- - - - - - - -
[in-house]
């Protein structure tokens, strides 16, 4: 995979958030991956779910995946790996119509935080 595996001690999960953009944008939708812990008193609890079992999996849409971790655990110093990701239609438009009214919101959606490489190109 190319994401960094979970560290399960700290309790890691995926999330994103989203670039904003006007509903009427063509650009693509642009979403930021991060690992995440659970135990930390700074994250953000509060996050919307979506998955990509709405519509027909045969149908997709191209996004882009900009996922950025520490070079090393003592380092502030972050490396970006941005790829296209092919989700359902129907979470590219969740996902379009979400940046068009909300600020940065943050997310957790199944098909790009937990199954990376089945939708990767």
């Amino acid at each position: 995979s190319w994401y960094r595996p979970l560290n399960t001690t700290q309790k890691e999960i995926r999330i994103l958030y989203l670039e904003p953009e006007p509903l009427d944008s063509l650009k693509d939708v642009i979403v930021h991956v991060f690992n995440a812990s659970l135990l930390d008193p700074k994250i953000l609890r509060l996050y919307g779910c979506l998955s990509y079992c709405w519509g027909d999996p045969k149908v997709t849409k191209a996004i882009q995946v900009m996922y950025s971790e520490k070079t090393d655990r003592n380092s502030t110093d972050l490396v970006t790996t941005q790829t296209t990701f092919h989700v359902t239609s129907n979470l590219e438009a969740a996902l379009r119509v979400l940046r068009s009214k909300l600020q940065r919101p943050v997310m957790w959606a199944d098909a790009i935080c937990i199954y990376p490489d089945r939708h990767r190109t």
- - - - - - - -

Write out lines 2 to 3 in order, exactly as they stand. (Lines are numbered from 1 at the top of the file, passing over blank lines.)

């Protein structure tokens, strides 16, 4: 995979958030991956779910995946790996119509935080 595996001690999960953009944008939708812990008193609890079992999996849409971790655990110093990701239609438009009214919101959606490489190109 190319994401960094979970560290399960700290309790890691995926999330994103989203670039904003006007509903009427063509650009693509642009979403930021991060690992995440659970135990930390700074994250953000509060996050919307979506998955990509709405519509027909045969149908997709191209996004882009900009996922950025520490070079090393003592380092502030972050490396970006941005790829296209092919989700359902129907979470590219969740996902379009979400940046068009909300600020940065943050997310957790199944098909790009937990199954990376089945939708990767």
């Amino acid at each position: 995979s190319w994401y960094r595996p979970l560290n399960t001690t700290q309790k890691e999960i995926r999330i994103l958030y989203l670039e904003p953009e006007p509903l009427d944008s063509l650009k693509d939708v642009i979403v930021h991956v991060f690992n995440a812990s659970l135990l930390d008193p700074k994250i953000l609890r509060l996050y919307g779910c979506l998955s990509y079992c709405w519509g027909d999996p045969k149908v997709t849409k191209a996004i882009q995946v900009m996922y950025s971790e520490k070079t090393d655990r003592n380092s502030t110093d972050l490396v970006t790996t941005q790829t296209t990701f092919h989700v359902t239609s129907n979470l590219e438009a969740a996902l379009r119509v979400l940046r068009s009214k909300l600020q940065r919101p943050v997310m957790w959606a199944d098909a790009i935080c937990i199954y990376p490489d089945r939708h990767r190109t």